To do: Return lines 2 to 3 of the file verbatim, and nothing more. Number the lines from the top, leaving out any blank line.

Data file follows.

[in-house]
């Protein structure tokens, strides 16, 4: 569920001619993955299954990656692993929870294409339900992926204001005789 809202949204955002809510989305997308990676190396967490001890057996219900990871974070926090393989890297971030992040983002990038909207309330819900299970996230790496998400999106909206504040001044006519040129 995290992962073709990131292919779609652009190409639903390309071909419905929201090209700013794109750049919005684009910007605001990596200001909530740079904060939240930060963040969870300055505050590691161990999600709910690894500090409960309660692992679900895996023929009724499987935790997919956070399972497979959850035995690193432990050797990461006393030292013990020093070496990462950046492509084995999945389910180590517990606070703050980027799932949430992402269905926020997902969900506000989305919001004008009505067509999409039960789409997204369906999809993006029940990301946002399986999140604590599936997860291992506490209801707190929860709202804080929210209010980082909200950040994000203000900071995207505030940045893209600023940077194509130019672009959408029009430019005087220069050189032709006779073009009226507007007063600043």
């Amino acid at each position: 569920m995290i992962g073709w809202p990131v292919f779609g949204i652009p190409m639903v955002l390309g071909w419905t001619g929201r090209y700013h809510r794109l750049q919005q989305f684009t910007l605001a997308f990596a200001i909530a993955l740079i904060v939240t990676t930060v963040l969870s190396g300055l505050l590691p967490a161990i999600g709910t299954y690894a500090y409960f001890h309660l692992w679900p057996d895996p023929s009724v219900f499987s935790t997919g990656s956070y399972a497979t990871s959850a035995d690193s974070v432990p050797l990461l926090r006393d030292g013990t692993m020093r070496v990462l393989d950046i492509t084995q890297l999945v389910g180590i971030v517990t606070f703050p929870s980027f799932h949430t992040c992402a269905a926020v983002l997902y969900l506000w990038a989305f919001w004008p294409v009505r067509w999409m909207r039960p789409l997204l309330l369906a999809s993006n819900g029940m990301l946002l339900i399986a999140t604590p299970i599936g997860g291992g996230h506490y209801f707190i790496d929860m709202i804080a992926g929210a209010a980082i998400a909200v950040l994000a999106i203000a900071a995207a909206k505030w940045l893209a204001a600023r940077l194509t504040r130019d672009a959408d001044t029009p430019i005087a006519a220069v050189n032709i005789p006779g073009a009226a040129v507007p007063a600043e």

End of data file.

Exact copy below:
């Protein structure tokens, strides 16, 4: 569920001619993955299954990656692993929870294409339900992926204001005789 809202949204955002809510989305997308990676190396967490001890057996219900990871974070926090393989890297971030992040983002990038909207309330819900299970996230790496998400999106909206504040001044006519040129 995290992962073709990131292919779609652009190409639903390309071909419905929201090209700013794109750049919005684009910007605001990596200001909530740079904060939240930060963040969870300055505050590691161990999600709910690894500090409960309660692992679900895996023929009724499987935790997919956070399972497979959850035995690193432990050797990461006393030292013990020093070496990462950046492509084995999945389910180590517990606070703050980027799932949430992402269905926020997902969900506000989305919001004008009505067509999409039960789409997204369906999809993006029940990301946002399986999140604590599936997860291992506490209801707190929860709202804080929210209010980082909200950040994000203000900071995207505030940045893209600023940077194509130019672009959408029009430019005087220069050189032709006779073009009226507007007063600043």
């Amino acid at each position: 569920m995290i992962g073709w809202p990131v292919f779609g949204i652009p190409m639903v955002l390309g071909w419905t001619g929201r090209y700013h809510r794109l750049q919005q989305f684009t910007l605001a997308f990596a200001i909530a993955l740079i904060v939240t990676t930060v963040l969870s190396g300055l505050l590691p967490a161990i999600g709910t299954y690894a500090y409960f001890h309660l692992w679900p057996d895996p023929s009724v219900f499987s935790t997919g990656s956070y399972a497979t990871s959850a035995d690193s974070v432990p050797l990461l926090r006393d030292g013990t692993m020093r070496v990462l393989d950046i492509t084995q890297l999945v389910g180590i971030v517990t606070f703050p929870s980027f799932h949430t992040c992402a269905a926020v983002l997902y969900l506000w990038a989305f919001w004008p294409v009505r067509w999409m909207r039960p789409l997204l309330l369906a999809s993006n819900g029940m990301l946002l339900i399986a999140t604590p299970i599936g997860g291992g996230h506490y209801f707190i790496d929860m709202i804080a992926g929210a209010a980082i998400a909200v950040l994000a999106i203000a900071a995207a909206k505030w940045l893209a204001a600023r940077l194509t504040r130019d672009a959408d001044t029009p430019i005087a006519a220069v050189n032709i005789p006779g073009a009226a040129v507007p007063a600043e």